Hey, this is Dr. Steve Gangemi and I’m going to talk about the role of health and well-being in your training. In this video, specifically I want to talk about how you can use certain clues in your daily life to realize if you’re training too hard, sort of like little signs and symptoms you might have before you actually develop an injury or you end up sick or your performance just starts to plateau, and we’re going to talk a little bit about how to balance lifestyle, your life, your work, your family with your training. So most athletes out there aren’t professional athletes, and you have daily responsibilities. You’ve got a job, you’ve got school, lots of studying, probably a girlfriend, boyfriend, new relationship. So you’re always sort of juggling things in life to go along with your training, and training’s just part of your everyday routine.
So you don’t want to be training too hard on times when you’re too stressed out. If you do, that’s a great time to end up injured. In other words, if you’re training hard, if you’re doing some new moves, if you’re doing some longer distance runnings or harder types of activities or more complex type of movement patterns during final exams at your university, probably a bad idea. It’s a great time to get injured. These are times when you want to balance the stress of your life, whatever that may be, with how hard you’re training. Basically pretty simple.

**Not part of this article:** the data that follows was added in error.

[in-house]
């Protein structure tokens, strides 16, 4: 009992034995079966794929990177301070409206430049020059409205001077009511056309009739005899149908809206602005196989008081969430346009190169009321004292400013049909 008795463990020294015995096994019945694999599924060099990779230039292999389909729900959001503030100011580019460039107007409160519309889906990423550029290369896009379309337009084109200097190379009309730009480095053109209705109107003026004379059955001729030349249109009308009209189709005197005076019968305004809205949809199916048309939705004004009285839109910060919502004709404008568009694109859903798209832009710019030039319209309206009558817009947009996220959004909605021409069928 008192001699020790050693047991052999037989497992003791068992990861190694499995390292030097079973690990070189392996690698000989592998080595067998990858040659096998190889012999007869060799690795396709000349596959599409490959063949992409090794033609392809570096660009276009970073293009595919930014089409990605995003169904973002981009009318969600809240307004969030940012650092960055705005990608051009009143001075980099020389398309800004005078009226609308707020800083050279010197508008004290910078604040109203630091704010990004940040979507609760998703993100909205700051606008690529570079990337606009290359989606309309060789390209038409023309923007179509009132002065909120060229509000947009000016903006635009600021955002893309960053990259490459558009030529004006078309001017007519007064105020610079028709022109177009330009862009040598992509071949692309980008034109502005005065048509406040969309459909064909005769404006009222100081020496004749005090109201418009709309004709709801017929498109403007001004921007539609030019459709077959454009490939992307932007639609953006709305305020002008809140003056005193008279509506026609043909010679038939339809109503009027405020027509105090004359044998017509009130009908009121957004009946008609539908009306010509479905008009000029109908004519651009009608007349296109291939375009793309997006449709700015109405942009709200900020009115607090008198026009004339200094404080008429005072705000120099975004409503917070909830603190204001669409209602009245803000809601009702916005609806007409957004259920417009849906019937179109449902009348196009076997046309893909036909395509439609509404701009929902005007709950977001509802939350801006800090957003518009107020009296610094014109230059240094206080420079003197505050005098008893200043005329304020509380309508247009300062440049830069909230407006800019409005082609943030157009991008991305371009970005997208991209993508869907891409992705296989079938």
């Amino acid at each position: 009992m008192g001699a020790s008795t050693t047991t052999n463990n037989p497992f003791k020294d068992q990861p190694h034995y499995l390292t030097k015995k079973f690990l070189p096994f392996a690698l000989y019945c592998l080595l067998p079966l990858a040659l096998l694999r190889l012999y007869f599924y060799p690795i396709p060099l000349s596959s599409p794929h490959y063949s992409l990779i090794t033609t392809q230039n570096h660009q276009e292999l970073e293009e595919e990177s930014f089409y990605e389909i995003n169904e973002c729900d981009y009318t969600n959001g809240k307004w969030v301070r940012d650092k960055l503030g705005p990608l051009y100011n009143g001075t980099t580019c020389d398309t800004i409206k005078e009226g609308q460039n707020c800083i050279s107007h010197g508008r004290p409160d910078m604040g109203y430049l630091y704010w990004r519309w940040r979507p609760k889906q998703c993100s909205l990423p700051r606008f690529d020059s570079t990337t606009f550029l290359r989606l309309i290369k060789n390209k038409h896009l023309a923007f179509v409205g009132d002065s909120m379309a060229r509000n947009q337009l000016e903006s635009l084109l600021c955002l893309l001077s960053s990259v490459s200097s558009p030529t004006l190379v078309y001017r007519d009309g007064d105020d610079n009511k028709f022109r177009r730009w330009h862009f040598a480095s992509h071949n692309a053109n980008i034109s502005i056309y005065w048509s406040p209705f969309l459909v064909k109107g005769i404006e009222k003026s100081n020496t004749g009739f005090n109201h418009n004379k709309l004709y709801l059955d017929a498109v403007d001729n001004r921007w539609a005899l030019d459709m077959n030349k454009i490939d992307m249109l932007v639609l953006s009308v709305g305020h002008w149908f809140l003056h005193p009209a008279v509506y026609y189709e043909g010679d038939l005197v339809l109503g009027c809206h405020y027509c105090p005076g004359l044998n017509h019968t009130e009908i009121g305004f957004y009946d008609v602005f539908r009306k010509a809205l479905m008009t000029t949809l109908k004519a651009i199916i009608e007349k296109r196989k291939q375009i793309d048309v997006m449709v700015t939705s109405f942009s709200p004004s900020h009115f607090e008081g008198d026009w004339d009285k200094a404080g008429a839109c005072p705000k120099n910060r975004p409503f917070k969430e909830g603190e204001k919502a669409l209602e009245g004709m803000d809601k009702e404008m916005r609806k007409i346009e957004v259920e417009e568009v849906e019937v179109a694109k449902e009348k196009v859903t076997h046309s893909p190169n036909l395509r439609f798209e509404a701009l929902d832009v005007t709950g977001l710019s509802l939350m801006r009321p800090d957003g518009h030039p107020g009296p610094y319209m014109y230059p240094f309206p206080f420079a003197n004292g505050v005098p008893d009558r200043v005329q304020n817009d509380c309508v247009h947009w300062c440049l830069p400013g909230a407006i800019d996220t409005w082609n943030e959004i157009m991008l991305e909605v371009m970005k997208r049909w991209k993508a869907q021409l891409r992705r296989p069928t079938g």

The harder you train, make sure everything else in your life is pretty well balanced. In other words, you’re not having to stay up too late studying, you’re sleeping well, things are going well with your family or your relationship or your work and that sort of thing. Or if it’s a tough time in your life, then you have to chill out on the training a little bit, do more active recovery, have more rest days in between, which don’t mean sitting around, but just easier type of balance or relaxation type of activities to help you balance everything properly in your life not only so you don’t lose fitness at that time when you have to devote more time to other areas in your life, but also you’ll just be less chance of becoming injured, which is one of the biggest ways that someone loses performance, loses adaptation to exercise and doesn’t progress as well as they should be because they’re getting injured from something and now you’re being forced to take time off rather than just take it off when you’d like to. So how do you know if you’re training too hard or if you’re training too much and you’re about to either plateau in your training or you’re about to develop an injury? Well first, let’s understand a little bit of biochemistry. And when you’re too stressed out or you’re too stressed too often, too much, or even if you’re training too hard, especially if you’re doing a lot of high intensity type of training, in other words, quick interval work, a lot of long distance running will actually do this, too. You’re going to make a lot of a hormone called cortisol. Cortisol is a hormone secreted by your adrenal glands, which are little glands that sit on top of your kidneys.